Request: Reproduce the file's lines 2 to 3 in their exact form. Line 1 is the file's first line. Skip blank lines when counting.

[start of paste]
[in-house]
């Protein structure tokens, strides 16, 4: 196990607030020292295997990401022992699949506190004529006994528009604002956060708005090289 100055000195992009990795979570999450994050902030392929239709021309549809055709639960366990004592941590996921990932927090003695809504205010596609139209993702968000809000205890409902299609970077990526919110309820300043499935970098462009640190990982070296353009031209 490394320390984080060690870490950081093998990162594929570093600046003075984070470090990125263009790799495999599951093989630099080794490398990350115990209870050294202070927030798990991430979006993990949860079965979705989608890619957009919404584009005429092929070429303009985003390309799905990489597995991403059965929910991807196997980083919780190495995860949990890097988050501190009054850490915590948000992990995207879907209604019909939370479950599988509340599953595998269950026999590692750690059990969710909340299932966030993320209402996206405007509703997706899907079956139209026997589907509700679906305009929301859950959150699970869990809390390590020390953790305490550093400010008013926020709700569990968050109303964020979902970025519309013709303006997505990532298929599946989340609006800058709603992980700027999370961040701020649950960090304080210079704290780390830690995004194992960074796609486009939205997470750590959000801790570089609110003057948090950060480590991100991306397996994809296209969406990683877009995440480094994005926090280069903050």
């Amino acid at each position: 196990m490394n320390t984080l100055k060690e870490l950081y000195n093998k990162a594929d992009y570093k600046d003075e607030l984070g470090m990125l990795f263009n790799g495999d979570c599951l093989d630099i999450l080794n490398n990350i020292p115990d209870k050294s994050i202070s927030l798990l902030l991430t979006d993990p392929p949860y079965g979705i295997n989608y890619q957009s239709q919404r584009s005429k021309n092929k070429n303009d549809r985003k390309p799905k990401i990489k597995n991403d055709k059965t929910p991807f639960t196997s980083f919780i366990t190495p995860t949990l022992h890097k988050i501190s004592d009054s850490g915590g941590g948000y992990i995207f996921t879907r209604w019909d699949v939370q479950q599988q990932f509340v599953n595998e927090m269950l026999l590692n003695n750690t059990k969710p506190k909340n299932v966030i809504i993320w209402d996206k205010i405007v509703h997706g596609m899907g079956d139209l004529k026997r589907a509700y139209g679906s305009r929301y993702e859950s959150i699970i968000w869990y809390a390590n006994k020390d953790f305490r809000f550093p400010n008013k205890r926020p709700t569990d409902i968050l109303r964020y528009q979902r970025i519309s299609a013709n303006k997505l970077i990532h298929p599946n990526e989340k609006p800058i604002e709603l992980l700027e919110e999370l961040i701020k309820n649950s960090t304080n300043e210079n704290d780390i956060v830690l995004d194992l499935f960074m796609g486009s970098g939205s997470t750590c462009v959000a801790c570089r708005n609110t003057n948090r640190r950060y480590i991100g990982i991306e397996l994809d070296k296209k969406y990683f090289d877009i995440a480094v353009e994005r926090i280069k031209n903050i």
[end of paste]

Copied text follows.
């Protein structure tokens, strides 16, 4: 196990607030020292295997990401022992699949506190004529006994528009604002956060708005090289 100055000195992009990795979570999450994050902030392929239709021309549809055709639960366990004592941590996921990932927090003695809504205010596609139209993702968000809000205890409902299609970077990526919110309820300043499935970098462009640190990982070296353009031209 490394320390984080060690870490950081093998990162594929570093600046003075984070470090990125263009790799495999599951093989630099080794490398990350115990209870050294202070927030798990991430979006993990949860079965979705989608890619957009919404584009005429092929070429303009985003390309799905990489597995991403059965929910991807196997980083919780190495995860949990890097988050501190009054850490915590948000992990995207879907209604019909939370479950599988509340599953595998269950026999590692750690059990969710909340299932966030993320209402996206405007509703997706899907079956139209026997589907509700679906305009929301859950959150699970869990809390390590020390953790305490550093400010008013926020709700569990968050109303964020979902970025519309013709303006997505990532298929599946989340609006800058709603992980700027999370961040701020649950960090304080210079704290780390830690995004194992960074796609486009939205997470750590959000801790570089609110003057948090950060480590991100991306397996994809296209969406990683877009995440480094994005926090280069903050």
């Amino acid at each position: 196990m490394n320390t984080l100055k060690e870490l950081y000195n093998k990162a594929d992009y570093k600046d003075e607030l984070g470090m990125l990795f263009n790799g495999d979570c599951l093989d630099i999450l080794n490398n990350i020292p115990d209870k050294s994050i202070s927030l798990l902030l991430t979006d993990p392929p949860y079965g979705i295997n989608y890619q957009s239709q919404r584009s005429k021309n092929k070429n303009d549809r985003k390309p799905k990401i990489k597995n991403d055709k059965t929910p991807f639960t196997s980083f919780i366990t190495p995860t949990l022992h890097k988050i501190s004592d009054s850490g915590g941590g948000y992990i995207f996921t879907r209604w019909d699949v939370q479950q599988q990932f509340v599953n595998e927090m269950l026999l590692n003695n750690t059990k969710p506190k909340n299932v966030i809504i993320w209402d996206k205010i405007v509703h997706g596609m899907g079956d139209l004529k026997r589907a509700y139209g679906s305009r929301y993702e859950s959150i699970i968000w869990y809390a390590n006994k020390d953790f305490r809000f550093p400010n008013k205890r926020p709700t569990d409902i968050l109303r964020y528009q979902r970025i519309s299609a013709n303006k997505l970077i990532h298929p599946n990526e989340k609006p800058i604002e709603l992980l700027e919110e999370l961040i701020k309820n649950s960090t304080n300043e210079n704290d780390i956060v830690l995004d194992l499935f960074m796609g486009s970098g939205s997470t750590c462009v959000a801790c570089r708005n609110t003057n948090r640190r950060y480590i991100g990982i991306e397996l994809d070296k296209k969406y990683f090289d877009i995440a480094v353009e994005r926090i280069k031209n903050i």